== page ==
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Each one of us—adults and kids alike—has a favorite image or memory of Christmas. Perhaps yours is a song or holiday movie (Love Actually, It’s a Wonderful Life, and The Christmas Story seem to top the lists of most people I know).
For some, myself included, favorite Christmas memories have more to do with religious and family celebrations. I often think of attending Midnight Mass with my grandparents and, after returning to their home early Christmas morning, placing the figure of the Christ Child in the manger and exchanging a gift before sleepily heading to bed.
Christmas can be a difficult celebration. High expectations from family members, friends, and ourselves can cause stress. Those battling addictions often find the holidays especially challenging, while those who are mourning the passing of a loved one can feel that absence in poignant ways.
Our Catholic tradition is very clear that our celebration of Christmas isn’t limited to just December 25. Our celebrations of the coming of Christ only begin on the evening of December 24 and they extend through the first weeks of January. So how do we balance all the pre-Christmas cheer with the deeper truths at the heart of Christmas?
+ Remember that Christmas is more than a birthday party.
I’ve often heard it said—including in my own family—that “Christmas is for children.” And if Christmas were only Jesus’ “birthday,” then I think that could be true. When we really enter into the mysteries of Christmas, we quickly realize that Christmas is more than just a birthday party.
Our Catholic tradition celebrates three ways that Christ comes to us at Christmas:
In History:We all know the stories from the Gospels that tell of that first Christmas two millennia ago. We celebrate the Incarnation—Christ coming among us in history—when we recall the world-changing event of the birth of Jesus. In Jesus, God became a human being, born of Mary, to fulfill promises made through the prophets.
In Mystery: At Christmas, we also celebrate how Christ mysteriously comes to us today—in the sacraments (especially the Eucharist), in the words of Scripture, and in our encounters with one another. The Incarnation wasn’t a one-time event.
In Majesty: Christmas also reminds us that what happened that night in Bethlehem was only a beginning. Our faith tells us that, while Christ is always with us, a time will come when we will be fully united with God. So, as we praise God for the gift of Emmanuel at Christmas, we also look to the day when Christ will come again. Life and death have been transformed by what began in Bethlehem. Christmas is ultimately a celebration of what is possible.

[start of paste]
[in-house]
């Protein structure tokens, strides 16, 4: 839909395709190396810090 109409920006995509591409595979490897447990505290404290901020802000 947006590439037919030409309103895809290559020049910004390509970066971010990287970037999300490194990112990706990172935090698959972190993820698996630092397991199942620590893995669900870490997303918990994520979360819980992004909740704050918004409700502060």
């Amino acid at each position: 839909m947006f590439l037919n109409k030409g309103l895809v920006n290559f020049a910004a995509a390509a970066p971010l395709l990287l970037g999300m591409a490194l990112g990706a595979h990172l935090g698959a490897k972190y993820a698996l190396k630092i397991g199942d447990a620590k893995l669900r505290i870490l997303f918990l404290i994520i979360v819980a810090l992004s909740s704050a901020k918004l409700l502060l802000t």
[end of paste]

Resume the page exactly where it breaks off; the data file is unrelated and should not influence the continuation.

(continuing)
+ The wise still seek him.
The great celebration of Epiphany (celebrated on January 7 in 2018) is the day when we recall not only the visit of the wise men, with their gifts of gold, frankincense, and myrrh, but when we also celebrate the fact that this Holy Child has been born for all peoples. The wise men represent peoples of other beliefs and places who found their way to Christ.
Like the rest of the Christmas season, Epiphany isn’t only a day when we look back at past events. It is also a time of promise: the light of the star that guided those travelers is a symbol of how God’s grace still guides seekers today. On Epiphany, we can pray for the gift of faith for those who might have lost their way or who do not know God’s love.
“Epiphany” means “manifestation” and so, the coming of the wise men is tied to two other important Epiphany events: the Baptism of Jesus (celebrated on January 8 in 2018) by Saint John the Baptist when the voice of the Father declared, “This is my beloved Son, with whom I am well pleased” (Matthew 3:13-17) and Jesus’ first miracle at the wedding at Cana, when he revealed his divine power (see John 2:1-12). And so, this is also a wonderful opportunity for us to ask ourselves what we believe about this Jesus, whose coming we celebrate.
For people of faith, Christmas is a rich season that deserves to be celebrated as fully as possible. The truths that are at the heart of this holy time are fundamental if we really want to live out our faith in dynamic ways. This is also supported by the other special days we celebrate during this season, including the Feast of the Holy Family and the Solemnity of Mary, Mother of God on January 1. Look around for all the ways Christ is present among us and how you have been blessed. He is still being born in each of us today and each of us, like Mary, is called to take the presence of Christ to all the world.
For those of us who might be in pain or grieving, these blessed days are also a reminder that the Child of Bethlehem grew into the One who offered forgiveness, healing, and wholeness, and who promised that those who mourn would be comforted (see Matthew 5:4).
In the end, Christmas Day marks the beginning of a season of blessings when we can sing out “Joy to the world! The Lord is come” because we know it’s true and we are changed forever!